Readers will cheer for Nadia as she responds to prejudice and affirms her identity.

THE MAGICAL REALITY OF NADIA

Nadia Youssef is starting sixth grade, trying to navigate friendships, and tackling tough issues like racism and bullying.

Nadia is an Egyptian American immigrant, living in California with her physician parents; Baba’s a cardiologist, and Mama’s a pulmonologist. Based loosely on co-author Youssef’s real daughter, Nadia loves facts, collects bobbleheads, spends her summers in Egypt, and is very close to her best friends, Adam, who’s White, Sarah, who’s Korean American, Chloe, who's Black, and Vikram, who’s Indian American; together they’re the Nerd Patrol. The quintet is excited to learn that the Museum of American History is inviting students to team up and present ideas for an exhibit. Struggling with what it means to be a team leader, Nadia must also cope with a bullying new White student. Jason demands, “Where exactly are you from, anyway?” and sneers at her “desert people food.” Mystifyingly, Adam seems to want to be friends with Jason even though he hears the mean things Jason says. With a little help from a magical amulet, advice from her parents, and the help of her friends, Nadia makes a plan. Youssef and Daly draw a strong character who is proud of her heritage and culture and is not afraid to show her Egyptian roots. Holgate’s black-and-white cartoon vignettes pair well with the text, especially bringing out certain personality quirks and moments of humor. Nadia and Vikram make connections about similarities between their cultures, such as the “practice of snake charming” and some foodstuffs. 

Readers will cheer for Nadia as she responds to prejudice and affirms her identity. (Fiction. 8-12)

Pub Date: Feb. 2, 2021

ISBN: 978-1-338-57228-5

Page Count: 176

Publisher: Scholastic

Review Posted Online: Dec. 15, 2020

Kirkus Reviews Issue: Jan. 1, 2021

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With Ivan’s movie out this year from Disney, expect great interest—it will be richly rewarded.

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THE ONE AND ONLY BOB

Tiny, sassy Bob the dog, friend of The One and Only Ivan (2012), returns to tell his tale.

Wisecracking Bob, who is a little bit Chihuahua among other things, now lives with his girl, Julia, and her parents. Happily, her father works at Wildworld Zoological Park and Sanctuary, the zoo where Bob’s two best friends, Ivan the gorilla and Ruby the elephant, live, so Bob gets to visit and catch up with them regularly. Due to an early betrayal, Bob doesn’t trust humans (most humans are good only for their thumbs); he fears he’s going soft living with Julia, and he’s certain he is a Bad Dog—as in “not a good representative of my species.” On a visit to the zoo with a storm threatening, Bob accidentally falls into the gorilla enclosure just as a tornado strikes. So that’s what it’s like to fly. In the storm’s aftermath, Bob proves to everyone (and finally himself) that there is a big heart in that tiny chest…and a brave one too. With this companion, Applegate picks up where her Newbery Medal winner left off, and fans will be overjoyed to ride along in the head of lovable, self-deprecating Bob on his storm-tossed adventure. His wry doggy observations and attitude are pitch perfect (augmented by the canine glossary and Castelao’s picture dictionary of dog postures found in the frontmatter). Gorilla Ivan described Julia as having straight, black hair in the previous title, and Castelao's illustrations in that volume showed her as pale-skinned. (Finished art not available for review.)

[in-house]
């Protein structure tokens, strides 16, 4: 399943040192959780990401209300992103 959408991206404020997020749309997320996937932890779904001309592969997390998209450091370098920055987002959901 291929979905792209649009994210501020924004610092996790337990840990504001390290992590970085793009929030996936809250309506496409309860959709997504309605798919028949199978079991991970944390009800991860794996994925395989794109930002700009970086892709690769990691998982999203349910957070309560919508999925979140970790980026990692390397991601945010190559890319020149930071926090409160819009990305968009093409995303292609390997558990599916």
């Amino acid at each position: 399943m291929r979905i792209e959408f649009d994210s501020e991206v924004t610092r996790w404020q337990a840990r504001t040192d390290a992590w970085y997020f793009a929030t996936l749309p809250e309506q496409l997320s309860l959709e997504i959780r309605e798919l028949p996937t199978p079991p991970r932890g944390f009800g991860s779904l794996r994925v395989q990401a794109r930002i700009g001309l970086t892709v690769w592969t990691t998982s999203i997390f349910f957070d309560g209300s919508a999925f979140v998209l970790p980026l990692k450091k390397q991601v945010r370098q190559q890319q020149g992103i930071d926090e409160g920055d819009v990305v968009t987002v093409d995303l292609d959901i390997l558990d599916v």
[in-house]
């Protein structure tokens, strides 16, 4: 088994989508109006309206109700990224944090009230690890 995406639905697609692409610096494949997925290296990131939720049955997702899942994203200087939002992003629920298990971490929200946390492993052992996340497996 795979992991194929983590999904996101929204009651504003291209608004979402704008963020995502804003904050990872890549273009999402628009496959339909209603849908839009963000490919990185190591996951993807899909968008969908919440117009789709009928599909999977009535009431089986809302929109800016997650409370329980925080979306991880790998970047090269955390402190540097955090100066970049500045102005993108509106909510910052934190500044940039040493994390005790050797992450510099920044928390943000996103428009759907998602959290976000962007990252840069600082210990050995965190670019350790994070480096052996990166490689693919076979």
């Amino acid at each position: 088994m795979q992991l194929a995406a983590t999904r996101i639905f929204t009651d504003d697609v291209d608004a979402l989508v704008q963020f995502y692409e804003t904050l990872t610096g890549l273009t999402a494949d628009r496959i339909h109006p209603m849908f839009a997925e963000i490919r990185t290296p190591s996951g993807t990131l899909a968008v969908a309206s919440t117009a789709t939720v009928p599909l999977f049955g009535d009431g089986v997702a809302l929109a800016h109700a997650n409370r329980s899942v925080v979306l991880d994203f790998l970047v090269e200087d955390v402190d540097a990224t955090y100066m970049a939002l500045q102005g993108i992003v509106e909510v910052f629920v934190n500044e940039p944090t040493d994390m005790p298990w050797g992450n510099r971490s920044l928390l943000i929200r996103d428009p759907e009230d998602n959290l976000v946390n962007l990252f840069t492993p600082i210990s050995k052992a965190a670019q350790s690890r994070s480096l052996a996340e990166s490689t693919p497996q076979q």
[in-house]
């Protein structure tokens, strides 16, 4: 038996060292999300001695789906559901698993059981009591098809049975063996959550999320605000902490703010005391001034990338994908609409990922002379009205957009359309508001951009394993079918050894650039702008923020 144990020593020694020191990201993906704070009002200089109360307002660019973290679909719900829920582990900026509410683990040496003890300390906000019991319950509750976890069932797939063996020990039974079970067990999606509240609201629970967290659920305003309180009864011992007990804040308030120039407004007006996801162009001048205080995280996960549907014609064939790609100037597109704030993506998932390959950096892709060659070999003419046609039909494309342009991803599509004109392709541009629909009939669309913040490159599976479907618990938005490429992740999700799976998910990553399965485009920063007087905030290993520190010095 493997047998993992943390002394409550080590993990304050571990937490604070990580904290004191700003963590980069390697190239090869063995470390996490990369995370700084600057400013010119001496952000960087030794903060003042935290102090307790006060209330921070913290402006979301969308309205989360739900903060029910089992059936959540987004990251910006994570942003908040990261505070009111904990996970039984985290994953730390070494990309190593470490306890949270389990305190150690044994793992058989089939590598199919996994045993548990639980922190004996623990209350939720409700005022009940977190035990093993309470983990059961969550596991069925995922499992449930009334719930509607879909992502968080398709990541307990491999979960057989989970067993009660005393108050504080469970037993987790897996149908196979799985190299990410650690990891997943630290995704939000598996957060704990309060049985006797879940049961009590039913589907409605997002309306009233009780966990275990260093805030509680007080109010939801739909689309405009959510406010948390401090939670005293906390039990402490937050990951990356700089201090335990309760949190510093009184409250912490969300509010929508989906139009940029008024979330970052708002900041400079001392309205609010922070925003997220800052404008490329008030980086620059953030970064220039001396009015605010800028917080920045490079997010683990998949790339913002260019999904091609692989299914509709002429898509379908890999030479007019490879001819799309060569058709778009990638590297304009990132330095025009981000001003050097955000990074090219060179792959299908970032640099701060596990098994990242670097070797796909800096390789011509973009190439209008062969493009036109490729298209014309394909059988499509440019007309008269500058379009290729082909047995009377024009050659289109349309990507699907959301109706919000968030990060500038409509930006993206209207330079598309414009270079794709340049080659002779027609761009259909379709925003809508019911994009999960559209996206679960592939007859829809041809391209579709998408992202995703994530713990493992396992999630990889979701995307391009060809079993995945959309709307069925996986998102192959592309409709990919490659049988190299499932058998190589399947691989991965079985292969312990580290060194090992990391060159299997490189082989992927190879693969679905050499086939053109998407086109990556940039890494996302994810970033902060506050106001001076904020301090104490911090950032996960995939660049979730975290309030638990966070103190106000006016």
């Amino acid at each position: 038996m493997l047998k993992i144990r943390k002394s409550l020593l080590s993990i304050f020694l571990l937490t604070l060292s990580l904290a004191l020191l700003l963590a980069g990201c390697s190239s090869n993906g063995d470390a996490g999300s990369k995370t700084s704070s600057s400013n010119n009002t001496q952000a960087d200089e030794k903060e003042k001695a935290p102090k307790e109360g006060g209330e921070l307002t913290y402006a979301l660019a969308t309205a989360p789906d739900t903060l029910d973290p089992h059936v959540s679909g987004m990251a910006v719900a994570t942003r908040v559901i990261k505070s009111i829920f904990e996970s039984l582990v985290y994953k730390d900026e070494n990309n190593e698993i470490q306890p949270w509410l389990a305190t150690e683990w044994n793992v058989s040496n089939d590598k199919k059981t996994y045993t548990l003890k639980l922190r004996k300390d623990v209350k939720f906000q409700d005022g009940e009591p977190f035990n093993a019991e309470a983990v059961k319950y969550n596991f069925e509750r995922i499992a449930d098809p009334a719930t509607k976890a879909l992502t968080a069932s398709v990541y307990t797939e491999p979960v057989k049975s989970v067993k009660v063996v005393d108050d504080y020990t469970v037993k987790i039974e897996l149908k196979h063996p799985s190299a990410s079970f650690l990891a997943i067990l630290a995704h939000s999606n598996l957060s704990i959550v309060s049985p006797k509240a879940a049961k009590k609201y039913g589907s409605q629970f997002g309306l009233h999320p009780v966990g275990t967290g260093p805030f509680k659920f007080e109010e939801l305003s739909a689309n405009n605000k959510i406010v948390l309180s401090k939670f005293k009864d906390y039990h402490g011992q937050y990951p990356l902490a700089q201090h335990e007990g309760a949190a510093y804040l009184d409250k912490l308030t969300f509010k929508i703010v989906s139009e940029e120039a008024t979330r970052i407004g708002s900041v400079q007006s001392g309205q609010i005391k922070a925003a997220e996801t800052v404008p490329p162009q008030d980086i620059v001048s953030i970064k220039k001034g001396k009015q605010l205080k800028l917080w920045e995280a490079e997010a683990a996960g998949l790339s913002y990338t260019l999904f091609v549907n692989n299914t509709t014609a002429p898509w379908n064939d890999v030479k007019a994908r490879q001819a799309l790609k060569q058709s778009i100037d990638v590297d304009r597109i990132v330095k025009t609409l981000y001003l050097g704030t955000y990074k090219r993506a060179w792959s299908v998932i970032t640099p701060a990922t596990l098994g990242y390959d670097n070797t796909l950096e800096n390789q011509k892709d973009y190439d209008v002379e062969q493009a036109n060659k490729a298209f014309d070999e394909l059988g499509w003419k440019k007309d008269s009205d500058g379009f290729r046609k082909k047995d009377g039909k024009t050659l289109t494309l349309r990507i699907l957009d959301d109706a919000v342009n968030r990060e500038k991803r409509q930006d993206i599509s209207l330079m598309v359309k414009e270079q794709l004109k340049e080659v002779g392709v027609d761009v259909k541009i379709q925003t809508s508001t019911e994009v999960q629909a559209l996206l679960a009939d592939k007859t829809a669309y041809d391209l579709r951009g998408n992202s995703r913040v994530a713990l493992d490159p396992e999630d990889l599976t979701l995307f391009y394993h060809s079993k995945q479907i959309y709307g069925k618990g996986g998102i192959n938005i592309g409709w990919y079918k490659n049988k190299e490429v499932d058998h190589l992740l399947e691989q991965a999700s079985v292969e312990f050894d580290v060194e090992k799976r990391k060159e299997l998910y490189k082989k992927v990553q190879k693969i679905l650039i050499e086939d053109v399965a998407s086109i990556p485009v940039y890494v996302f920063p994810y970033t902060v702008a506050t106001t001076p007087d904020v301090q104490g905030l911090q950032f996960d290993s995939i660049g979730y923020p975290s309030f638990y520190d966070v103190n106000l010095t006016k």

With Ivan’s movie out this year from Disney, expect great interest—it will be richly rewarded. (afterword) (Fiction. 8-12)

Pub Date: May 5, 2020

ISBN: 978-0-06-299131-7

Page Count: 352

Publisher: Harper/HarperCollins

Review Posted Online: March 25, 2020

Kirkus Reviews Issue: April 15, 2020

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A deftly told story that dramatizes how Danes appointed themselves bodyguards—not only for their king, who was in the habit...

NUMBER THE STARS

The author of the Anastasia books as well as more serious fiction (Rabble Starkey, 1987) offers her first historical fiction—a story about the escape of the Jews from Denmark in 1943.

Five years younger than Lisa in Carol Matas' Lisa's War (1989), Annemarie Johansen has, at 10, known three years of Nazi occupation. Though ever cautious and fearful of the ubiquitous soldiers, she is largely unaware of the extent of the danger around her; the Resistance kept even its participants safer by telling them as little as possible, and Annemarie has never been told that her older sister Lise died in its service. When the Germans plan to round up the Jews, the Johansens take in Annemarie's friend, Ellen Rosen, and pretend she is their daughter; later, they travel to Uncle Hendrik's house on the coast, where the Rosens and other Jews are transported by fishing boat to Sweden. Apart from Lise's offstage death, there is little violence here; like Annemarie, the reader is protected from the full implications of events—but will be caught up in the suspense and menace of several encounters with soldiers and in Annemarie's courageous run as courier on the night of the escape. The book concludes with the Jews' return, after the war, to homes well kept for them by their neighbors.

A deftly told story that dramatizes how Danes appointed themselves bodyguards—not only for their king, who was in the habit of riding alone in Copenhagen, but for their Jews. (Historical fiction. 9-12)

Pub Date: April 1, 1989

ISBN: 0547577095

Page Count: 156

Publisher: Houghton Mifflin

Review Posted Online: Oct. 17, 2011

Kirkus Reviews Issue: March 15, 1989

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